Recent Links on Open Access
- Fissures Evident in Panel on Google Settlement. ‘“Everybody’s represented at the table, publishers, copyright holders, authors,” [one librarian] said, “but there’s no one there representing the public.” There’s no transparency in the University of Michigan’s amended agreement, she said, so “even if everything’s being done right, no way for us to perceive that.”’
- The Public Index, ‘a site to study and discuss the proposed Google Book Search settlement’.
- Horns of a Dilemma: Open Access or Academic Freedom: Philip Davis correctly points out that author-pays OA could put a strain on university libraries’ budgets if the libraries are asked to pay the authors’ publishing fees. He then uses this observation to construct a straw-man argument against all OA, by implying that OA is incompatible with academic freedom, and that subscription-based closed access is the best model. I pointed out some of the flaws in this argument in the comments, until Philip cut off the discussion. In my view, both subscription fees and author fees limit academic freedom by restricting participation to institutions and individuals who can afford to pay, and neither model places any real limits on how much money publishers can extort. In the subscription model, the result is that only the richest institutions can afford to give their members the freedom to read the best journals; in the author-pays model, the result is that only the richest institutions can afford to give their members the freedom to publish in the best journals. I think the best alternative is to abandon the idea that academic publishing should be financially self-sustaining, and a fortiori that it should make a profit. In any case, there is evidence that it need not cost much to publish a journal; many OA journals are published by universities themselves, at little or no cost. (Richard Sever argued that if universities publish OA journals, this introduces a potential conflict of interest when faculty want to publish in their universities’ journals; he didn’t explain why this isn’t a problem for the closed-access journals that, as he pointed out, many universities publish.)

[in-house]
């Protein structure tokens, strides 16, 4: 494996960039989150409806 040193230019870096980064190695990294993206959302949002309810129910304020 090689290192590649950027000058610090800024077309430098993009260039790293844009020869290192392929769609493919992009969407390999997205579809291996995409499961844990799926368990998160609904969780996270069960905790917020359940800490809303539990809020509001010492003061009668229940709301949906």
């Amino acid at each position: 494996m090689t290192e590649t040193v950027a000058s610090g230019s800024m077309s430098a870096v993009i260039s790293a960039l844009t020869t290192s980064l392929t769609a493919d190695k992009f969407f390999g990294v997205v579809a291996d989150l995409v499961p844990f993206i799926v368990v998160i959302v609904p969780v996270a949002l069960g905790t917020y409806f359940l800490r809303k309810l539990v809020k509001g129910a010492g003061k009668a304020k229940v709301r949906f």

- Deepak Singh comments on PLoS’s decision to promote article-level metrics and to ignore journal impact factors: ‘If you want article level metrics, you need to be web native. You need to be able to follow the links. So please, publish journals not as pdf versions of print, but as first class web citizens.’
- In Search of Anthropology-Friendly Subject Repositories: are there any?
- Finding a fair price for free knowledge: Writing in New Scientist, Peter Eckersley sets out ‘a challenge to the governments of countries that want to lead the way, whether rich or poor: sit down with Google (or one of its competitors), authors and publishers, and work out a deal that offers a complete, licensed digital library free to your citizens. It would cost taxpayers something, but less than they currently spend on buying scarce books and supporting large paper collections.’
- ACM responds to the blogosphere: Scott Delman, Group Publisher of the Association for Computing Machinery, points out a problem with self-archiving: ‘The fact that ACM charges both for access to the published information in its Digital Library and also extends the courtesy of “Green OA” to its authors is actually less important to me (while both are important aspects of what we do) than the fact that ACM and many other association publishers serve as well-intentioned caretakers of the scholarly record. I have spent too many hours trying to identify the “most up-to-date version” of an author’s article on his or her Web site or digging through the various related institutional repositories to identify a specific version of an article to believe that any other system at the present time offers the advantages of publishing with learned societies.’ The implication seems to be that only those who can afford to pay should have access to ‘the scholarly record’, and that Delman doesn’t mind if everyone else has to dig through institutional repositories only to find out-of-date versions of articles. The assertion that Green OA is a ‘courtesy’ that publishers extend to academics is also telling; in reality, it’s authors who giving something to publishers, not the reverse.